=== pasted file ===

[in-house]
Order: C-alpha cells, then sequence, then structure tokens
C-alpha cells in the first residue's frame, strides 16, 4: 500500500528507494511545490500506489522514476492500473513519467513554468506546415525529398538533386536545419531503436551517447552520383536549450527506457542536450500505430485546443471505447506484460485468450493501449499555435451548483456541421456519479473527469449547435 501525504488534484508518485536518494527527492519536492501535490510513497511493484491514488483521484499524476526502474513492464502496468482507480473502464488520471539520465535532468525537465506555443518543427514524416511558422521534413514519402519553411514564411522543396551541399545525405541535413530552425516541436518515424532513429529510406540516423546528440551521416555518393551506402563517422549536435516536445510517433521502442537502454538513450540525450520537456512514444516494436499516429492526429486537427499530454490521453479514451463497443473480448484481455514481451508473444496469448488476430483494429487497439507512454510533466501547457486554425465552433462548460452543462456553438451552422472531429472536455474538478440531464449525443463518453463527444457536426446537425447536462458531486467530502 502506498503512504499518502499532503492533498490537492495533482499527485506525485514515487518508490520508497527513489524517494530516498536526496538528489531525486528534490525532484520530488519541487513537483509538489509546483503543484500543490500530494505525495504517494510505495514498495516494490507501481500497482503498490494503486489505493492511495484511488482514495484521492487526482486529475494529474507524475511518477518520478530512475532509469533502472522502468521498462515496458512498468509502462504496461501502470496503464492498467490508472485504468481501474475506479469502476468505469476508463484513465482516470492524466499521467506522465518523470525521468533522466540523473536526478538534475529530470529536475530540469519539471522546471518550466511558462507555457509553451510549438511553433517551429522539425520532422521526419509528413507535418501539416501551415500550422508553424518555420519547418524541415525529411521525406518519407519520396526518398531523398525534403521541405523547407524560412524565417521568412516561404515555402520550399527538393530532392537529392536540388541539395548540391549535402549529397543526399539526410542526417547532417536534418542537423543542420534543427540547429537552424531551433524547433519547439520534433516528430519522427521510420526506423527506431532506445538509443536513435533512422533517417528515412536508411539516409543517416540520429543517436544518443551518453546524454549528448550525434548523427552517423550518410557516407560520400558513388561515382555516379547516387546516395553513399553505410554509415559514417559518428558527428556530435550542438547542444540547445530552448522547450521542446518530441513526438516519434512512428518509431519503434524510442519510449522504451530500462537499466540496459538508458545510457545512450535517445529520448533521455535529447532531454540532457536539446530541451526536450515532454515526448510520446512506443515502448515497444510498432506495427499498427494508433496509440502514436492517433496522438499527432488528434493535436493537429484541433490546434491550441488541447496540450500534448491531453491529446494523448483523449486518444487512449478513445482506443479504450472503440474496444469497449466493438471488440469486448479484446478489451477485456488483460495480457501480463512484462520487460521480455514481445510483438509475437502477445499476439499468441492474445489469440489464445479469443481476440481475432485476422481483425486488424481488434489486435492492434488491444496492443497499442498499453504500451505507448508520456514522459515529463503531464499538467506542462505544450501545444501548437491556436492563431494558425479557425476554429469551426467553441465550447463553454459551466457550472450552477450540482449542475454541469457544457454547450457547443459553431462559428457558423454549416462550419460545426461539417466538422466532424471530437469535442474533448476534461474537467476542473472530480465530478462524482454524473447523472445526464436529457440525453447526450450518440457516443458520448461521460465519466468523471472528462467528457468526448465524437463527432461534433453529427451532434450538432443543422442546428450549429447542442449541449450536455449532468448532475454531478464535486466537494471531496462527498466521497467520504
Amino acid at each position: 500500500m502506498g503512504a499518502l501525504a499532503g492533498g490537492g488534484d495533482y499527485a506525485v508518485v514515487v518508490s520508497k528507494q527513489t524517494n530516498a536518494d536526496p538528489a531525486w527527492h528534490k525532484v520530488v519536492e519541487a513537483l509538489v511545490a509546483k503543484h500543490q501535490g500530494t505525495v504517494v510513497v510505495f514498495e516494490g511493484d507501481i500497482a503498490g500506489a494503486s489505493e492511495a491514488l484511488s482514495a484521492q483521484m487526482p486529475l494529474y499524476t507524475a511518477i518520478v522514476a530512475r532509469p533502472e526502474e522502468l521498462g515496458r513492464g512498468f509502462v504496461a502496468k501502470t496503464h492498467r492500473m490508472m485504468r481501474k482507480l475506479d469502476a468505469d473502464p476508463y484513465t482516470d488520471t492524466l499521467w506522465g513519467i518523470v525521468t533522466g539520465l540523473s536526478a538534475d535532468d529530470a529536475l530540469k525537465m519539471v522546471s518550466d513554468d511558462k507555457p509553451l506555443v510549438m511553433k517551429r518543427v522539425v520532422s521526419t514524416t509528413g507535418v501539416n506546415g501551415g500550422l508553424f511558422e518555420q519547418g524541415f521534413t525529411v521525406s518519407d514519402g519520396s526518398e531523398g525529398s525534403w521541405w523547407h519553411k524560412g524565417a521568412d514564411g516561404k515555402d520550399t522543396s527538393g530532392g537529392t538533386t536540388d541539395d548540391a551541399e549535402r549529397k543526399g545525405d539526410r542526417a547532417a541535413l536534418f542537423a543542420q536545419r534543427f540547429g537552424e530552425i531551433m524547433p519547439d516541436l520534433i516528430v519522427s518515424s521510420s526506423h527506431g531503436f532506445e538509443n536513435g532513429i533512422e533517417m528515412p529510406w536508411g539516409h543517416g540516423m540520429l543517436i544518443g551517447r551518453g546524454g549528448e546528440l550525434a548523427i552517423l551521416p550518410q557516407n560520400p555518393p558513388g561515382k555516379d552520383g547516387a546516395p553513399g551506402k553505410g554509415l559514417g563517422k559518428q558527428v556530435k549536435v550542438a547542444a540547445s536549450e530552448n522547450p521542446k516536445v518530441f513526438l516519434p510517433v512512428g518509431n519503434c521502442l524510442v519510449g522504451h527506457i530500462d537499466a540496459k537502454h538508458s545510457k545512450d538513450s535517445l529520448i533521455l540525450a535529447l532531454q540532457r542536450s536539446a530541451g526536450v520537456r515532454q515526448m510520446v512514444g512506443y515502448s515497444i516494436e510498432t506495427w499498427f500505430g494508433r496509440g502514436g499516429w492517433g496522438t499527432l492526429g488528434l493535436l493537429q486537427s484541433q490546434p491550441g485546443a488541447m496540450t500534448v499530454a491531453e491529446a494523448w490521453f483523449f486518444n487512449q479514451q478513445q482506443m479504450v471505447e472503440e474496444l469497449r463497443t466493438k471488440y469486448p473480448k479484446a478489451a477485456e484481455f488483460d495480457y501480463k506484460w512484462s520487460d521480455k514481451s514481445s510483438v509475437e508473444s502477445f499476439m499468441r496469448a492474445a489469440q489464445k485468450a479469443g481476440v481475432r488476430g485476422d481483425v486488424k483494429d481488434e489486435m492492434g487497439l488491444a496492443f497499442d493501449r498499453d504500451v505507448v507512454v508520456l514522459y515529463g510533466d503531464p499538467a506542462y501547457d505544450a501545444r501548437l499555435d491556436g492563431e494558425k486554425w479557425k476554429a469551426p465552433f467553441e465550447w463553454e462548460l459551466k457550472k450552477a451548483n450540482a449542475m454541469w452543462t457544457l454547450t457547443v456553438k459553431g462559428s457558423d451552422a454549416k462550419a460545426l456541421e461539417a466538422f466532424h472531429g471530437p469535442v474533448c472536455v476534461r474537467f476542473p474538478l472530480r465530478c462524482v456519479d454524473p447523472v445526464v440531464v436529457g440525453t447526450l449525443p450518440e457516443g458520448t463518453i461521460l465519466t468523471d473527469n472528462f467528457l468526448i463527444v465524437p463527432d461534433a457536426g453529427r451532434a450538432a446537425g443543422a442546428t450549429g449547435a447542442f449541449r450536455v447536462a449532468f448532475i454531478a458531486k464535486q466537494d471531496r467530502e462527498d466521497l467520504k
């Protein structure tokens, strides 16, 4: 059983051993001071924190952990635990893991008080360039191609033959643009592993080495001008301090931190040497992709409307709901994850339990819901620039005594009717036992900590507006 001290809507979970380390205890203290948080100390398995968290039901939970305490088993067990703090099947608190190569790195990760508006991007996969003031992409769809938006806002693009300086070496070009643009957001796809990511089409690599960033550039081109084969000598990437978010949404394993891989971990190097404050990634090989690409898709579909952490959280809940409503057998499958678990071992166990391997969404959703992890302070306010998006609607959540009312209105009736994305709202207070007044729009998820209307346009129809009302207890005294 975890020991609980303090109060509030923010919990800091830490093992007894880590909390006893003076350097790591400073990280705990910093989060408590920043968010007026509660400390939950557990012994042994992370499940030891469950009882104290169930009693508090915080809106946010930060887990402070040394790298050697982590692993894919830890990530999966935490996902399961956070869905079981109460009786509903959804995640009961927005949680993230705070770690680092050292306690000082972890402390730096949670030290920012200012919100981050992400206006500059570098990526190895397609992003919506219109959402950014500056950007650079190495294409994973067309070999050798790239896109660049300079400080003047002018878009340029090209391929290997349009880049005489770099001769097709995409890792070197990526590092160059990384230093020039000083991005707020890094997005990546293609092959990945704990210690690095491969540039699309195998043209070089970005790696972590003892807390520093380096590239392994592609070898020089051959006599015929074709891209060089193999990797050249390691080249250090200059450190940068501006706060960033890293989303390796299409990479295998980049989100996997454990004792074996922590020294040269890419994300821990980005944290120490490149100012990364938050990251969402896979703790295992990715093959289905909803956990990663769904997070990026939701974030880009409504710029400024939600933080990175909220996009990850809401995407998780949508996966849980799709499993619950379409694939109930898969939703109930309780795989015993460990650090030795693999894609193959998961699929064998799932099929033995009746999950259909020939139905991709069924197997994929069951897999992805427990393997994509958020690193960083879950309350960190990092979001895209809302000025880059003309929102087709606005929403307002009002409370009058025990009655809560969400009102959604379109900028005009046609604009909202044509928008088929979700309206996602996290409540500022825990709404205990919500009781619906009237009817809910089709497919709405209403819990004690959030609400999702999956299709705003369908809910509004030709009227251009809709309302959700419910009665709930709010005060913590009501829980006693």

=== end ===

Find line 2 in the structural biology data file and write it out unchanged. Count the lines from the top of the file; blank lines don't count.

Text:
Order: C-alpha cells, then sequence, then structure tokens